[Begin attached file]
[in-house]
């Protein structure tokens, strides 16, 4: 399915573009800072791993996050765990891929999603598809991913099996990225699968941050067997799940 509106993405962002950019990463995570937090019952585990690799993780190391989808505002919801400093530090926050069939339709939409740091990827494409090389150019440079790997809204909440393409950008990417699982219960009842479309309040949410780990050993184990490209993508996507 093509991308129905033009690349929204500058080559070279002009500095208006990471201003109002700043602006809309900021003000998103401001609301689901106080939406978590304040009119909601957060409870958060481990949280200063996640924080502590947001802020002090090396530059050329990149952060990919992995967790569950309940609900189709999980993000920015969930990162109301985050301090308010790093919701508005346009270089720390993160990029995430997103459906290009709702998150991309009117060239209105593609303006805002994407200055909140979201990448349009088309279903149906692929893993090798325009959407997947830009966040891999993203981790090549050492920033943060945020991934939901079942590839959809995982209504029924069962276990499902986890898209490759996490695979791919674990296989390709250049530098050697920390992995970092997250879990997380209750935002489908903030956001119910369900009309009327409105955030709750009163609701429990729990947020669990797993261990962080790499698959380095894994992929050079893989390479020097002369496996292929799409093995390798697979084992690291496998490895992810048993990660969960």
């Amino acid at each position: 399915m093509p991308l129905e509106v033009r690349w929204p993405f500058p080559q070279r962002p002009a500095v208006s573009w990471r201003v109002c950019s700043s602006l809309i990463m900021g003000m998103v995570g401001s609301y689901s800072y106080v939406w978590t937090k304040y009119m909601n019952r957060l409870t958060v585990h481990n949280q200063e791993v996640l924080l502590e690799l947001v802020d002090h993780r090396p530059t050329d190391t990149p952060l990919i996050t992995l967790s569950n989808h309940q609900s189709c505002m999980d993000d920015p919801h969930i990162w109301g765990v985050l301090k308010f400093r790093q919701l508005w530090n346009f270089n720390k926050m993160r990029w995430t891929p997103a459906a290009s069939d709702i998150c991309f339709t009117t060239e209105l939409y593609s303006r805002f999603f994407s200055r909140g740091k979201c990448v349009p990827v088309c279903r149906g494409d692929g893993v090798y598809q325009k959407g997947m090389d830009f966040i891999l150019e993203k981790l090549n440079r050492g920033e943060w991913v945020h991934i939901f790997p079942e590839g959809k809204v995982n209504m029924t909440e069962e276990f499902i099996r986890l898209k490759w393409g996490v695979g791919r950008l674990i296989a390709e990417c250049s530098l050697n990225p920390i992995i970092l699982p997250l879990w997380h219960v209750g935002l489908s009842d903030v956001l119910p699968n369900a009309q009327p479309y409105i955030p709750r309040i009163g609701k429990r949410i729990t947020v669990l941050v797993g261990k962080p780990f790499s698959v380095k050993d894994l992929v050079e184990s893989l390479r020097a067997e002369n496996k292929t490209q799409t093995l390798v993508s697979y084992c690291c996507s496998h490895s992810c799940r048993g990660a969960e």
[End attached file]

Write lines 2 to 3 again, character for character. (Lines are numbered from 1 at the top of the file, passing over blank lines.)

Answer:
């Protein structure tokens, strides 16, 4: 399915573009800072791993996050765990891929999603598809991913099996990225699968941050067997799940 509106993405962002950019990463995570937090019952585990690799993780190391989808505002919801400093530090926050069939339709939409740091990827494409090389150019440079790997809204909440393409950008990417699982219960009842479309309040949410780990050993184990490209993508996507 093509991308129905033009690349929204500058080559070279002009500095208006990471201003109002700043602006809309900021003000998103401001609301689901106080939406978590304040009119909601957060409870958060481990949280200063996640924080502590947001802020002090090396530059050329990149952060990919992995967790569950309940609900189709999980993000920015969930990162109301985050301090308010790093919701508005346009270089720390993160990029995430997103459906290009709702998150991309009117060239209105593609303006805002994407200055909140979201990448349009088309279903149906692929893993090798325009959407997947830009966040891999993203981790090549050492920033943060945020991934939901079942590839959809995982209504029924069962276990499902986890898209490759996490695979791919674990296989390709250049530098050697920390992995970092997250879990997380209750935002489908903030956001119910369900009309009327409105955030709750009163609701429990729990947020669990797993261990962080790499698959380095894994992929050079893989390479020097002369496996292929799409093995390798697979084992690291496998490895992810048993990660969960």
């Amino acid at each position: 399915m093509p991308l129905e509106v033009r690349w929204p993405f500058p080559q070279r962002p002009a500095v208006s573009w990471r201003v109002c950019s700043s602006l809309i990463m900021g003000m998103v995570g401001s609301y689901s800072y106080v939406w978590t937090k304040y009119m909601n019952r957060l409870t958060v585990h481990n949280q200063e791993v996640l924080l502590e690799l947001v802020d002090h993780r090396p530059t050329d190391t990149p952060l990919i996050t992995l967790s569950n989808h309940q609900s189709c505002m999980d993000d920015p919801h969930i990162w109301g765990v985050l301090k308010f400093r790093q919701l508005w530090n346009f270089n720390k926050m993160r990029w995430t891929p997103a459906a290009s069939d709702i998150c991309f339709t009117t060239e209105l939409y593609s303006r805002f999603f994407s200055r909140g740091k979201c990448v349009p990827v088309c279903r149906g494409d692929g893993v090798y598809q325009k959407g997947m090389d830009f966040i891999l150019e993203k981790l090549n440079r050492g920033e943060w991913v945020h991934i939901f790997p079942e590839g959809k809204v995982n209504m029924t909440e069962e276990f499902i099996r986890l898209k490759w393409g996490v695979g791919r950008l674990i296989a390709e990417c250049s530098l050697n990225p920390i992995i970092l699982p997250l879990w997380h219960v209750g935002l489908s009842d903030v956001l119910p699968n369900a009309q009327p479309y409105i955030p709750r309040i009163g609701k429990r949410i729990t947020v669990l941050v797993g261990k962080p780990f790499s698959v380095k050993d894994l992929v050079e184990s893989l390479r020097a067997e002369n496996k292929t490209q799409t093995l390798v993508s697979y084992c690291c996507s496998h490895s992810c799940r048993g990660a969960e």